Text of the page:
Friday, June 06, 2008


“I think blogging is for jobless people,” declared a friend over lunch one day.

It is totally untrue.

I’ve been blogging for three years and have found the experience useful, educative, interesting and even therapeutic. My conclusion therefore is that blogging, quite simply, can be good for you and the world around you. Heres why.

First, it is truly democratizing communication. For instance, celebrity blogs like Aamir Khan’s and Amitabh Bachan’s allow people to directly listen to what they are saying. These actors in turn can be rid of the mainstream media (MSM) hounding them and then misquoting them or editing their words out of context.

Watching the harassment of Aarushi’s family by the media, I thought of how a blog could have solved a couple of things. The family could have communicated with the press, if they wanted to, through a blog and also removed the menace from their doorstep by giving the media the quotes they need to file stories.

Second, blogging has immense untapped potential as a political instrument. What happened in Burma last year bears testimony to it. A young generation of Burmese students witnessed for the first time the violence of the junta. Angry but motivated they ducked into internet cafes to blog about the repression as blood flowed on the streets of Rangoon and other towns. Their pictures and first-hand accounts were picked up by the MSM which immediately internationalized the issue. The junta could not be dislodged but they were forced to allow a UN human rights investigation, something that hasn’t happened in Burma in three years.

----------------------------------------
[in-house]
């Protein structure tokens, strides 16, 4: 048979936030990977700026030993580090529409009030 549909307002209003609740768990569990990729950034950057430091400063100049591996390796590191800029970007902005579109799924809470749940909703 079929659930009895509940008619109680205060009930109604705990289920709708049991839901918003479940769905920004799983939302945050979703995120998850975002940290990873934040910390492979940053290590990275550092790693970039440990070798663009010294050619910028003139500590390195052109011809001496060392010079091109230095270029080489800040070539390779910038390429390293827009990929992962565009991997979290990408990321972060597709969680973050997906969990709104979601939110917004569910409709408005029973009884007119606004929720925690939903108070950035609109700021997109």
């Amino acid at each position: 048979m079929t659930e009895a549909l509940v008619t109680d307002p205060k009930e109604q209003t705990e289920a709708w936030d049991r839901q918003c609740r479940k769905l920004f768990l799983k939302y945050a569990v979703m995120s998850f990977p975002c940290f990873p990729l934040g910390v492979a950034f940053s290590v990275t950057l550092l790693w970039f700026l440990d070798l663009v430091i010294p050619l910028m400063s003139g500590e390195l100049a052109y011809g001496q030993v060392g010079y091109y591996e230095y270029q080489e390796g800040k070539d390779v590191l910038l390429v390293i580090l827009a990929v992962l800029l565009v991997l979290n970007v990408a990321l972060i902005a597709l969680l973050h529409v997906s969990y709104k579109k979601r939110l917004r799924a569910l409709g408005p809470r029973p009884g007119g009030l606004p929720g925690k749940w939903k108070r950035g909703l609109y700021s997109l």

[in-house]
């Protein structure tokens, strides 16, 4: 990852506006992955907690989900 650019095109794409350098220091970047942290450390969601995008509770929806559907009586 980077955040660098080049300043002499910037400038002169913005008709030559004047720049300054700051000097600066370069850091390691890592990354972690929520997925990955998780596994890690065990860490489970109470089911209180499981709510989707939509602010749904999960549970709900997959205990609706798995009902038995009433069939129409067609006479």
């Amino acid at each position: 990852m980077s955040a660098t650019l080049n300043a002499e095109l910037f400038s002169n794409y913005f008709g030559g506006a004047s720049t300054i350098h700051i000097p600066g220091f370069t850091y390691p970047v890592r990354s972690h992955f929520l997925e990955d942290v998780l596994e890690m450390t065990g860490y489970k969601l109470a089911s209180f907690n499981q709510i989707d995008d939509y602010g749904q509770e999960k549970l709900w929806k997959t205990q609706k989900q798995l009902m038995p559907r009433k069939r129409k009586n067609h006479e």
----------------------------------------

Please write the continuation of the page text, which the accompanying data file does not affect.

One tiny voice can become a loud echo. Imagine if honest government servants begin to anonymously blog about their political bosses. They could name names which the MSM could investigate. The thought is delicious and it’s possible.

Third, blogging can challenge and complement the mainstream media. It challenges the media by acting as a watchdog of the watchdog. It was a blogger who exposed the touch up job of a Reuters photographer. The photographer had added a few extra plumes of smoke to a picture of an Israeli bombing of Beirut in 2006.

Bloggers also exposed CBS and its anchor Dan Rather for failing to authenticate documents used in one of their stories. Quite obviously the media is fallible and here bloggers can complement it. The first pictures of the Indian Ocean tsunami were taken by bloggers. The New York Times was calling bloggers in Chennai and Bangalore to get more information. So if you see something you can do something about it.

Fourth, blogging is actually good for health! It’s not such a wild idea if you think about how sharing a painful experience can lighten your burden. A study published in the Oncologist reported that cancer patients who engaged in expressive writing just before treatment felt physically and mentally better compared with those who did not. That’s why some hospitals have even started hosting patient-authored blogs on their website.